20th Century Fox & Darryl Zanuck

In December of 1940 Darryl F. Zanuck, President of 20th Century Fox, offered Carole a seven year contract at the studio. The press predicted that he was going to make her a star like he had done for Betty Grable and Alice Faye. Zanuck said "I figured any girl who is so popular with men, whom so many men want to date, must have something we can use and need in our pictures." Carole's first film at Fox was the Technicolor musical Moon Over Miami. Next she costarred with Cesar Romero in Dance Hall and got top billing in the musical Cadet Girl. Director Rouben Mamoulian wanted Carole to star in his drama Blood and Sand. Carole turned down the part and rumors started that she had refused to dye her hair for the role. Darryl Zanuck had a reputation as a sexual predator who slept with all the actresses at Fox. Carole did have a sexual relationship with him and gossip about their affair hurt her reputation. When she stopped giving in to Zanuck's sexual demands he was furious.

Carole in My Gal Sal

Carole was going to star in Highway To Hell with Cesar Romero but the movie was cancelled. Then she was supposed to play the lead in the 1942 musical My Gal Sal. Right before filming began Zanuck hired Rita Hayworth to play the lead and recast Carole in a supporting part. Carole was so upset that she begged her fans to write to Fox and ask them to cast her in better movies. Instead she was given her minor roles in Orchestra Wives and Wintertime. Despite efforts to sabotage her career Carole was very popular at the studio. Directors like Ray McCarey loved working with her and she always got along with the crew. Carole was happy when Fox agreed to make her book Four Jills In Jeep into a movie. Unfortunately she had no creative control and it ended up being a disappointment. In 1944 Carole starred in the B-movie Behind Green Lights. She hated the script and said it was her least favorite film.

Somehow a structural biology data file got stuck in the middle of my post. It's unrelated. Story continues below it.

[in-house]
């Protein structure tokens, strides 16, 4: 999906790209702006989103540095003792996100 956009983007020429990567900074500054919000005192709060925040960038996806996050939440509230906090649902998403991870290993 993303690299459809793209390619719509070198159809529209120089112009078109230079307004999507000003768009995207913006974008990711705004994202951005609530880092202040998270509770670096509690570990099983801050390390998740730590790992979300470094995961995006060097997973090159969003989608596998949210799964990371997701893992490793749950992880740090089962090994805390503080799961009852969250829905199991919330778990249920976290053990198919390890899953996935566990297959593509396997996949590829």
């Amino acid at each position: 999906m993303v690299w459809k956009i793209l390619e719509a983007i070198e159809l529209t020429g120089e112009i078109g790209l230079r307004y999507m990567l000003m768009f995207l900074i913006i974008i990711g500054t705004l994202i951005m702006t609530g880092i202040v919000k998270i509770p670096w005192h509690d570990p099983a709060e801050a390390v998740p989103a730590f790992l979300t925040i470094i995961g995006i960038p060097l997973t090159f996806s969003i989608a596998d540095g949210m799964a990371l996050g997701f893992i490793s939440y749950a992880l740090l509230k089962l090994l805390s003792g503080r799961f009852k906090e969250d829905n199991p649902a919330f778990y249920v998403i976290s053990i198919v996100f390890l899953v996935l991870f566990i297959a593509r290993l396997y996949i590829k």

By 1946 Carole was earning $1350 a week but she was unhappy with the films she was being offered. She turned down leading roles in The Spider and Doll Face. When she was assigned a bit part in Somewhere In The Night she refused to do it. Carole said "it would be detrimental to my career." Zanuck immediately put her on suspension without pay. After returning to the studio she was cast in the low budget comedy It Shouldn't Happen To A Dog. It would be her last movie at 20th Century Fox. On October 24, 1946 she found out that her contract would not be renewed. Carole told a friend "I feel very happy about this, needless to say, for my last pictures on the lot were pretty dreary." She had been at Fox for six years and although she had some success she never became an A-list star. After Carole's death Darryl Zanuck spread lies that she wasn't a good actress and that she slept with everyone at the studio. Unfortunately these lies hurt Carole's memory and many film historians dismissed her as an untalented B-actress.

Daryll Zanuck (left) and Carole in 1944

                                                                                                                 Carole in It Shouldn't Happen To A Dog